• a form of human misery arising from physicians’ professionalization;
  • a form of human misery imparting a social role entailing privileges and obligations;
  • a from of human misery that gave rise to the social institution of health care which can be characterized as a medical-industrial complex, a definition derived from the fact that health care has developed into a powerful social institution.
This entire development is based on the idea that disease is an existential fact which can be clearly and concretely demonstrated and demarcated, in short, a scientific fact. This premise on which health care is founded is, however, not solid. While the developments sketched above demanded “harder” definitions of being sick, the biomedical disease concept was found to present so many objections, and to correspond so poorly to the reality of being ill, that it became necessary to seek alternative concepts. The biomedical concept can be fruitfully applied as a sub-concept in specialist somatic medicine. Its absoluteness is untenable in family medicine and psychiatry. Although the entire system of health care as set up and regulated by the state is based on the biomedical disease concept, in practice in family medicine and psychiatryit has been largely abandoned already.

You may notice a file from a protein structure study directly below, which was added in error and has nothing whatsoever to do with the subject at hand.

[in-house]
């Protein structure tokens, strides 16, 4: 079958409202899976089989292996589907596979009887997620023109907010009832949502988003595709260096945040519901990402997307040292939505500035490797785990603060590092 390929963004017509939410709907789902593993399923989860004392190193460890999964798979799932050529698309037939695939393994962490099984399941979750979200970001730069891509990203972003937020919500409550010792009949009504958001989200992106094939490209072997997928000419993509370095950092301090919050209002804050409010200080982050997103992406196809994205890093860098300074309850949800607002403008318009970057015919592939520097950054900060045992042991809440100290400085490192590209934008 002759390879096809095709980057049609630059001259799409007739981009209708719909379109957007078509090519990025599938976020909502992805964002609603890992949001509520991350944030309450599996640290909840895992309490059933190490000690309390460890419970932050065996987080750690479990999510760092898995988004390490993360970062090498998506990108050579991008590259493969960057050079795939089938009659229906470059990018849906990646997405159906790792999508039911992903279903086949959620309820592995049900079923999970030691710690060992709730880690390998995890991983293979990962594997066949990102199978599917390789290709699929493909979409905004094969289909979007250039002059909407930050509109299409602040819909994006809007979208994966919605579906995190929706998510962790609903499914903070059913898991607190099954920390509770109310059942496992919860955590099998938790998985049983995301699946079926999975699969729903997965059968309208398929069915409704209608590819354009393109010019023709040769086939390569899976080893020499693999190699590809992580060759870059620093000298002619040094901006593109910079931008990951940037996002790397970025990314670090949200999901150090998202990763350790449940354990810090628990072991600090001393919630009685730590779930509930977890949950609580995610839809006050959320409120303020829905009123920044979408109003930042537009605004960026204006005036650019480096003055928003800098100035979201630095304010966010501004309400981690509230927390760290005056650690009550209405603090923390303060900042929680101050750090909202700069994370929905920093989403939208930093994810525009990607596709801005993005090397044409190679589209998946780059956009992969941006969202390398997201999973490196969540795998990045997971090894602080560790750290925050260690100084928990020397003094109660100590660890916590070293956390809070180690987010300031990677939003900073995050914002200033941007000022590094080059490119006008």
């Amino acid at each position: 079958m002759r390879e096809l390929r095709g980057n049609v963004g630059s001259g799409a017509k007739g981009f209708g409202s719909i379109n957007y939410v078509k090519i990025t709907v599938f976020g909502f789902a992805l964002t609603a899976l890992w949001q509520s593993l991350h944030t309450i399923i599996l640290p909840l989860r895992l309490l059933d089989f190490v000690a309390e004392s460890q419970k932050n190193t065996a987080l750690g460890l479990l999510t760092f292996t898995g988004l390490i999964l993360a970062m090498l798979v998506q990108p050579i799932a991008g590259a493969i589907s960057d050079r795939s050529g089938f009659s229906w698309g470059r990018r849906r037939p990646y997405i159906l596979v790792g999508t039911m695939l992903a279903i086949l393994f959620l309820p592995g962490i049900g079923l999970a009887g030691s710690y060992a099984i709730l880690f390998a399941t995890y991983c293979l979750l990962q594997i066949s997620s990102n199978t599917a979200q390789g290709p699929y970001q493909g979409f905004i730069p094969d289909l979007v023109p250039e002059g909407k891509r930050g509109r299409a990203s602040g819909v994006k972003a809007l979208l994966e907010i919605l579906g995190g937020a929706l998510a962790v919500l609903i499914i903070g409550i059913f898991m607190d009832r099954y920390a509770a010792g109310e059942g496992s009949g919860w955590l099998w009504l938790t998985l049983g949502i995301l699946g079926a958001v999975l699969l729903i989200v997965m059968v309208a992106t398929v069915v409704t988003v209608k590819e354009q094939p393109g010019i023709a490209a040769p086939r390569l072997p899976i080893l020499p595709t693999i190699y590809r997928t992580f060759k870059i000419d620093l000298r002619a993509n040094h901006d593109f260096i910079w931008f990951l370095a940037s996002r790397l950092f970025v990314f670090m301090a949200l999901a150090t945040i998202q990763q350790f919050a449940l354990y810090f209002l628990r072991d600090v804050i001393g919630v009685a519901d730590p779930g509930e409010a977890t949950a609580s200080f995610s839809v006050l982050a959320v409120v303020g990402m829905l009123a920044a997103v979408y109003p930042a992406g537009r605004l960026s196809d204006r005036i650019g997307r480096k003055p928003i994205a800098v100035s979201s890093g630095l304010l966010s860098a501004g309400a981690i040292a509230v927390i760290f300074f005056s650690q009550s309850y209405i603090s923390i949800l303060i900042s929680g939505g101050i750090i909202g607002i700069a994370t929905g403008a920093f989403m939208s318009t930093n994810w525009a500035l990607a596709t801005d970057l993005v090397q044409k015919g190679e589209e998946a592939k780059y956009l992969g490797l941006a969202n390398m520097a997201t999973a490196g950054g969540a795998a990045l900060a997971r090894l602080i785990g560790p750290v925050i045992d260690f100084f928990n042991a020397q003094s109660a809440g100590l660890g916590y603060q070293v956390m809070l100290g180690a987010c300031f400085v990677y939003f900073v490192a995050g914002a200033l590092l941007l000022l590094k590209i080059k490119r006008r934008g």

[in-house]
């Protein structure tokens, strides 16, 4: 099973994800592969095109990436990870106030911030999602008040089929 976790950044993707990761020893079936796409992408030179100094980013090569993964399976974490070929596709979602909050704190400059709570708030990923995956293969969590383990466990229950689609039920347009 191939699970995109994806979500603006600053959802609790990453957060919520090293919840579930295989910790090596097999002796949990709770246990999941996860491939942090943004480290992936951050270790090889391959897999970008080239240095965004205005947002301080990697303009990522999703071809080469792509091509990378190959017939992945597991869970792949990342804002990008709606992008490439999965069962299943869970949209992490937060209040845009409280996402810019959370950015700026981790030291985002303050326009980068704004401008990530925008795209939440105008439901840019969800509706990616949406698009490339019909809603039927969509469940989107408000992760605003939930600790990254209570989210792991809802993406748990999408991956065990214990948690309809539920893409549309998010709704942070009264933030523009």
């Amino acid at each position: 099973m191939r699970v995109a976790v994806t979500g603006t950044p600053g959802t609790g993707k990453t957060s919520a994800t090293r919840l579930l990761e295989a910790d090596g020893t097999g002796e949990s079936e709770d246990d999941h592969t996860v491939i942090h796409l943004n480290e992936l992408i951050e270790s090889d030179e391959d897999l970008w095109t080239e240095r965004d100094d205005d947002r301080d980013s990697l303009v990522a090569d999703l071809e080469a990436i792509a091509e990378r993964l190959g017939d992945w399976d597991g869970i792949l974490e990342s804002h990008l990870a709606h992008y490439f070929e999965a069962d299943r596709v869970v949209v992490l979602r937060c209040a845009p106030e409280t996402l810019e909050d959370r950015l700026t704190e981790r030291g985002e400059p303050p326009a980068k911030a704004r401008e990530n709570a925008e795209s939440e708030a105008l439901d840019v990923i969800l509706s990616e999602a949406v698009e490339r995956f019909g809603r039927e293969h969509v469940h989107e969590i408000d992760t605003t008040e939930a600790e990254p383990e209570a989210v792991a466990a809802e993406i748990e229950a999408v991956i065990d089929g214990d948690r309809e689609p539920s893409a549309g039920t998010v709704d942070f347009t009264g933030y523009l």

In the development sketched above psychiatrists’ role as therapists, made difficult as it is by the problems that being psychiatrically ill poses, is sketched as an authentic medical role, even though there are all kinds of gradual differences from other branches of medicine. The role of social arbitrator poses concern because moral and political considerations are unavoidable. Psychiatrists’ conceptualization of illness cannot be made to fit the standard of large-scale, bureaucratic health care.

The biopsychosocial disease concept is broader and can therefore be less easily reified as a disease concept. It is irreconcilable with an exclusive territory for physicians. It assigns a place for patients as experts on their own health. It returns to disease its just nature as a value concept. It offers the opportunity of a health care which is humane in addition to technologically developed. It reflects reality better than the biomedical disease concept. But it is not possible to accept this disease concept and at the same time act as though diseases are proven facts in the sense of the biomedical disease concept.

This is all the more significant in psychiatry because psychiatry has social functions in addition to therapeutic functions. The seriousness and admissibility of decisions as opposed to the scant accurate formulation of the grounds on which those decisions are made – namely the conceptualization of what psychiatric disorders are – is perhaps most noticeable when carrying out laws that are based on psychiatric insights. This problem will be discussed in Chapter VII.

*In the Netherlands the allocation of “affordable” housing is strictly regulated by state and local government. – translator
Table of Contents